DW2 a partner in the defendants company testified that before dispatching the accident vehicle they made sure that the tyres were in good order and the same was mechanically fit. The vehicle was inspected but they were not at fault as they were not prosecuted. That the tyres burst could be due to a factory fault.
When cross-examined he said he does not have records to show that their vehicle was being serviced regularly, he does not have the inspection report and they did not send the remains of the tyre to the factory to find out the defect, he is not aware of any traffic proceedings going on.
At the close of the whole case counsel for the plaintiff filed written submissions to the effect that the defendants driver was negligent as he was descending at a speed of 80 kmph.
2. There is no evidence that the tyre had a factory fault as they had been used for over 2 weeks.
3. Since the service documents and inspection report were not produced it shows that the same were unfavourable to the defendants case.
4. That the circumstances of this case show that the defendants are 100% to blame for the accident.
On quantum counsel for the plaintiff submitted that the plaintiff be paid 80,000.00 for the artificial leg, and 1000.00 for the medical report 1,000,000.00 for pain and suffering and Kshs 1,200,000.00 for loss of earnings using a multiplier of 20 years at a salary of 5,000.00.
The defence counsel filed submissions to the effect that the plaintiff failed to prove his case on a balance of probability as this was a case where an accident occurred or happened beyond the control of the dirver.
2. That a tyre burst for no apparent reason at all as there is evidence that the tyres was hardly used and in good condition.
3. The plaintiff failed to adduce any evidence as to why the tyre should have burst.
4. That the motor vehicle was not overloaded and it was traveling at a normal speed. It was regularly serviced and the tyres were checked. The defence relies on the case of Karanja Kago v Karoki Njenga and Edward James Mungai – Nairobi C.A. No 1/79. In this case the vehicle driven by the defendant/respondent had a tyre burst causing it to collide with another oncoming vehicle in which the plaintiff appellant was travelling as a passenger. The claim was dismissed. The appeal was also dismissed because it had not been pleaded that the defendants driver overtook dangerously and that the bus was overtaking another vehicle when it was not safe to do so, it was not suggested to the driver that the accident was caused that way and that the same was an after thought.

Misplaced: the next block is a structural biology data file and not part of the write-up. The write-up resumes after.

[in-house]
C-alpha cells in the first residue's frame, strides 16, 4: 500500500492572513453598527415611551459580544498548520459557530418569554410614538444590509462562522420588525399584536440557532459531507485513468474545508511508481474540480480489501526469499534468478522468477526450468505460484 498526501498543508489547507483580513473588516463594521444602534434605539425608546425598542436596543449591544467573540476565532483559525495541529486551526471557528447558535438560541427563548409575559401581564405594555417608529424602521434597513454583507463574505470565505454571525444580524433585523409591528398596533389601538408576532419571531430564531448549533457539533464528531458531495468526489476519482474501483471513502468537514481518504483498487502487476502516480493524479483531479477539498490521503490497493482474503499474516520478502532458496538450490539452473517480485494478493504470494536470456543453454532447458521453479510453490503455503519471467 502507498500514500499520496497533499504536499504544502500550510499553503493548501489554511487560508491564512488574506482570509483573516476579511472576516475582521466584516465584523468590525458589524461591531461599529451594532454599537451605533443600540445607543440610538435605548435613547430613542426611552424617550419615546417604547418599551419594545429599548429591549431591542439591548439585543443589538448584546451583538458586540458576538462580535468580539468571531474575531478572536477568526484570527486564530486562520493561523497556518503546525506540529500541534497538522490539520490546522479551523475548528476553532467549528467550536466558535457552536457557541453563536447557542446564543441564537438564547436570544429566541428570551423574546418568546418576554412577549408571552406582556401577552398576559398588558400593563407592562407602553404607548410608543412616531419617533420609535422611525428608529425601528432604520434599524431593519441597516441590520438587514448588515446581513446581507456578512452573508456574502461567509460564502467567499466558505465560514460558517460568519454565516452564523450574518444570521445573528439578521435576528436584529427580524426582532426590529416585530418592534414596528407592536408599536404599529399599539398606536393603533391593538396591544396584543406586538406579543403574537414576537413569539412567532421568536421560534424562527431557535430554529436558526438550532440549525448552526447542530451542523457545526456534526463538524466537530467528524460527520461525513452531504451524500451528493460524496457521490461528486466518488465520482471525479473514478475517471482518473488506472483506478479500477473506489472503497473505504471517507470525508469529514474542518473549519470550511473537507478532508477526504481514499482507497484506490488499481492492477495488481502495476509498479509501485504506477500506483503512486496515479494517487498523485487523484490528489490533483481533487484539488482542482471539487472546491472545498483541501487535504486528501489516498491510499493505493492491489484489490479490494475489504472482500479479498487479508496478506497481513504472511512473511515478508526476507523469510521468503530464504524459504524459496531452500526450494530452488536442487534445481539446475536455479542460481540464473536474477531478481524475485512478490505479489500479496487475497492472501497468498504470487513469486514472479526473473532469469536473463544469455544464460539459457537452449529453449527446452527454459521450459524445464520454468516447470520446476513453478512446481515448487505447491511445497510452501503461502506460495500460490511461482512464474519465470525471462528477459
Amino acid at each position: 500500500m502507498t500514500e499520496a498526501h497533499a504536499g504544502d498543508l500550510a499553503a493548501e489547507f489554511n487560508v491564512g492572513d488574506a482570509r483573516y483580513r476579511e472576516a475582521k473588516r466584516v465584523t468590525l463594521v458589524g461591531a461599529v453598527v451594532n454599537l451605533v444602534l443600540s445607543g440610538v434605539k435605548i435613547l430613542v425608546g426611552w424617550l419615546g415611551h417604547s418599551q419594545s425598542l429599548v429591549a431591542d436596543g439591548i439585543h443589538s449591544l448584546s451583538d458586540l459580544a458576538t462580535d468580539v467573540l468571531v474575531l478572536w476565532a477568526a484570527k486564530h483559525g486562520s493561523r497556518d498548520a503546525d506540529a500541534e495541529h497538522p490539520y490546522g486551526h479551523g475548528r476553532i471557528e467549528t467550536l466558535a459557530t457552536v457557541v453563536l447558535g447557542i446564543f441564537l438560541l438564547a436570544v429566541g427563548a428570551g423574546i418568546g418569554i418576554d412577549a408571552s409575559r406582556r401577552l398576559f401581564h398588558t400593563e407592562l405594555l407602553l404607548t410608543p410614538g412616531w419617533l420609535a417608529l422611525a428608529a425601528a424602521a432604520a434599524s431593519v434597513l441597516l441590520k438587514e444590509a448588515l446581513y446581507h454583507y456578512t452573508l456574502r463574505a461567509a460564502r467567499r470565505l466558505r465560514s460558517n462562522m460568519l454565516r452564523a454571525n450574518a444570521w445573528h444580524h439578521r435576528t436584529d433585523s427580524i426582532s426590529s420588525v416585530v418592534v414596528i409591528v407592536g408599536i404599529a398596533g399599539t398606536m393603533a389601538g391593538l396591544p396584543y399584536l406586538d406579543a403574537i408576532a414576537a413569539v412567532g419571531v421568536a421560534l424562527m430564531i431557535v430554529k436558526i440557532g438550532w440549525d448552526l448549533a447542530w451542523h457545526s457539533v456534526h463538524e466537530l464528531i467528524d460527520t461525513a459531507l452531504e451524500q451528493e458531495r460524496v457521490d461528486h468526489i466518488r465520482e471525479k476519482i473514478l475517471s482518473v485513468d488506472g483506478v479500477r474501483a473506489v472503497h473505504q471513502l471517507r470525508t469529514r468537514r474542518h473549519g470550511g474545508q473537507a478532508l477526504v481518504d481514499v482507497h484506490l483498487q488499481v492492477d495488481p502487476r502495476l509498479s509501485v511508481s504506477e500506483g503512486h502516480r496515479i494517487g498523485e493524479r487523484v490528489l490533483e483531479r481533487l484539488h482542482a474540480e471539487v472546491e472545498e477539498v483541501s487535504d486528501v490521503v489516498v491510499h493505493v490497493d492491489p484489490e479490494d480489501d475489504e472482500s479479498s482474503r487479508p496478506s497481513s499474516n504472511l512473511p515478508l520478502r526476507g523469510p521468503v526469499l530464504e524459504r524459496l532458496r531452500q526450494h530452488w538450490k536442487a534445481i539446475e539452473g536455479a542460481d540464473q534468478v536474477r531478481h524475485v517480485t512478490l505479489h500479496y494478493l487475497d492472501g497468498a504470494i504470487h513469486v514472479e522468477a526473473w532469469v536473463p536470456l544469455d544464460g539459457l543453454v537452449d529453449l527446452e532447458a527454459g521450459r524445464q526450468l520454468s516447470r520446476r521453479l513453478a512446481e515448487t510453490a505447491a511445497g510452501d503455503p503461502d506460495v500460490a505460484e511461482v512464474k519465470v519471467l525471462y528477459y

2. That the tyre burst placing the bus off course and out of control. There was evidence that the tyre although in good order or condition had burst. The court of appeal upheld the learned trial judge finding that the accident was inevitable.
On the courts assessment of the evidence adduced there is no dispute that the plaintiff was an employee of the defendant. He was travelling on duty from Nairobi to Kitale where he had gone to collect spares. There is also no dispute that he was travelling in the defendants motor vehicle driven by the defendants employee DW1. There is no dispute that an accident occurred on the material day and the plaintiff was injured and also there is no dispute that the cause of the accident was a tyre burst. Although PW1 said that he does not know what caused the tyre burst in his evidence it is pleaded that they failed to prevent a tyre burst. The plaintiff also relies on the doctrine of respondent ipsa luquitor. This doctrine shifts the burden of proof on to the defendant to disprove negligence. The stand of the defence is that the tyres were new and they had also services the vehicle hence the reliance on the cited authority. As noted earlier the court of appeal in the cited case upheld the finding of the learned trial judge because it had not been pleaded that the defendants driver drove dangerously, that the tyres were in good condition but still they burst that as a result of bursting the bus went of course and collided with another oncoming vehicle. The facts of the cited case are distinguishable from the facts in dispute herein.